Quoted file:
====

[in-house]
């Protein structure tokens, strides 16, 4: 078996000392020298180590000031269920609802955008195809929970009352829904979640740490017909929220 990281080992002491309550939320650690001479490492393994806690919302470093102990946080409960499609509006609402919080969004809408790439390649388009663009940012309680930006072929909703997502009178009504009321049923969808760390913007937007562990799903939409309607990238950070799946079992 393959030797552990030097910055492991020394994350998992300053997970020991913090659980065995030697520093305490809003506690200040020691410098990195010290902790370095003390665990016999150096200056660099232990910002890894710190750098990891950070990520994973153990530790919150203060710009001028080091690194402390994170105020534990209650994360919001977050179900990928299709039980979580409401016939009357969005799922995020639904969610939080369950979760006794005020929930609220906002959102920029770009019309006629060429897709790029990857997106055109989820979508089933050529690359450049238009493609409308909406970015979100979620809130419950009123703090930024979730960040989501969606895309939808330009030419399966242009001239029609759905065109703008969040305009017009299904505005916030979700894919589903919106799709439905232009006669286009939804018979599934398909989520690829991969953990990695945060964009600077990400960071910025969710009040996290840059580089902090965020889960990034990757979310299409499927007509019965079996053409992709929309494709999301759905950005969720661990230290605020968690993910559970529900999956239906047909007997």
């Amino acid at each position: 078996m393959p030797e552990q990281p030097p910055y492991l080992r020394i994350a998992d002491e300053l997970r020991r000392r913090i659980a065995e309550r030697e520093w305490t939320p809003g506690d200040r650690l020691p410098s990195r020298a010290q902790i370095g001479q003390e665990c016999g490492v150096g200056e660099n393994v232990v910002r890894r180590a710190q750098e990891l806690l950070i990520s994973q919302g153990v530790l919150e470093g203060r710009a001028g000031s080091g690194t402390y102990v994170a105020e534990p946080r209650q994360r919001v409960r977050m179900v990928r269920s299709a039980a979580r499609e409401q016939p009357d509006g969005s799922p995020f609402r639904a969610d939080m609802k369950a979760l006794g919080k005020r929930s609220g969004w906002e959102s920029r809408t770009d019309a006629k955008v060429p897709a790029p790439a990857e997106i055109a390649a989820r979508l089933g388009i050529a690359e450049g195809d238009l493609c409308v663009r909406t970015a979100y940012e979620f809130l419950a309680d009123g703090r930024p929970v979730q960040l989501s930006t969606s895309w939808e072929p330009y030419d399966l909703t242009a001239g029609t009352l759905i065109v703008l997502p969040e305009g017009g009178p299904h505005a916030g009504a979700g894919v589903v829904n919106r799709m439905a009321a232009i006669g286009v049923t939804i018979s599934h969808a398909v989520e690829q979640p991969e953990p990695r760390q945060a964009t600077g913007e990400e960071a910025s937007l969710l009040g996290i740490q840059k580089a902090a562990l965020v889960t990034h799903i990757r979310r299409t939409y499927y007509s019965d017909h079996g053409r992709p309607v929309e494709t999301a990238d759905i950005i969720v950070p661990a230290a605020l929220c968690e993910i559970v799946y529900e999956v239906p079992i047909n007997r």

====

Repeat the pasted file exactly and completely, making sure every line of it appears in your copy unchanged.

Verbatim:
[in-house]
């Protein structure tokens, strides 16, 4: 078996000392020298180590000031269920609802955008195809929970009352829904979640740490017909929220 990281080992002491309550939320650690001479490492393994806690919302470093102990946080409960499609509006609402919080969004809408790439390649388009663009940012309680930006072929909703997502009178009504009321049923969808760390913007937007562990799903939409309607990238950070799946079992 393959030797552990030097910055492991020394994350998992300053997970020991913090659980065995030697520093305490809003506690200040020691410098990195010290902790370095003390665990016999150096200056660099232990910002890894710190750098990891950070990520994973153990530790919150203060710009001028080091690194402390994170105020534990209650994360919001977050179900990928299709039980979580409401016939009357969005799922995020639904969610939080369950979760006794005020929930609220906002959102920029770009019309006629060429897709790029990857997106055109989820979508089933050529690359450049238009493609409308909406970015979100979620809130419950009123703090930024979730960040989501969606895309939808330009030419399966242009001239029609759905065109703008969040305009017009299904505005916030979700894919589903919106799709439905232009006669286009939804018979599934398909989520690829991969953990990695945060964009600077990400960071910025969710009040996290840059580089902090965020889960990034990757979310299409499927007509019965079996053409992709929309494709999301759905950005969720661990230290605020968690993910559970529900999956239906047909007997």
């Amino acid at each position: 078996m393959p030797e552990q990281p030097p910055y492991l080992r020394i994350a998992d002491e300053l997970r020991r000392r913090i659980a065995e309550r030697e520093w305490t939320p809003g506690d200040r650690l020691p410098s990195r020298a010290q902790i370095g001479q003390e665990c016999g490492v150096g200056e660099n393994v232990v910002r890894r180590a710190q750098e990891l806690l950070i990520s994973q919302g153990v530790l919150e470093g203060r710009a001028g000031s080091g690194t402390y102990v994170a105020e534990p946080r209650q994360r919001v409960r977050m179900v990928r269920s299709a039980a979580r499609e409401q016939p009357d509006g969005s799922p995020f609402r639904a969610d939080m609802k369950a979760l006794g919080k005020r929930s609220g969004w906002e959102s920029r809408t770009d019309a006629k955008v060429p897709a790029p790439a990857e997106i055109a390649a989820r979508l089933g388009i050529a690359e450049g195809d238009l493609c409308v663009r909406t970015a979100y940012e979620f809130l419950a309680d009123g703090r930024p929970v979730q960040l989501s930006t969606s895309w939808e072929p330009y030419d399966l909703t242009a001239g029609t009352l759905i065109v703008l997502p969040e305009g017009g009178p299904h505005a916030g009504a979700g894919v589903v829904n919106r799709m439905a009321a232009i006669g286009v049923t939804i018979s599934h969808a398909v989520e690829q979640p991969e953990p990695r760390q945060a964009t600077g913007e990400e960071a910025s937007l969710l009040g996290i740490q840059k580089a902090a562990l965020v889960t990034h799903i990757r979310r299409t939409y499927y007509s019965d017909h079996g053409r992709p309607v929309e494709t999301a990238d759905i950005i969720v950070p661990a230290a605020l929220c968690e993910i559970v799946y529900e999956v239906p079992i047909n007997r």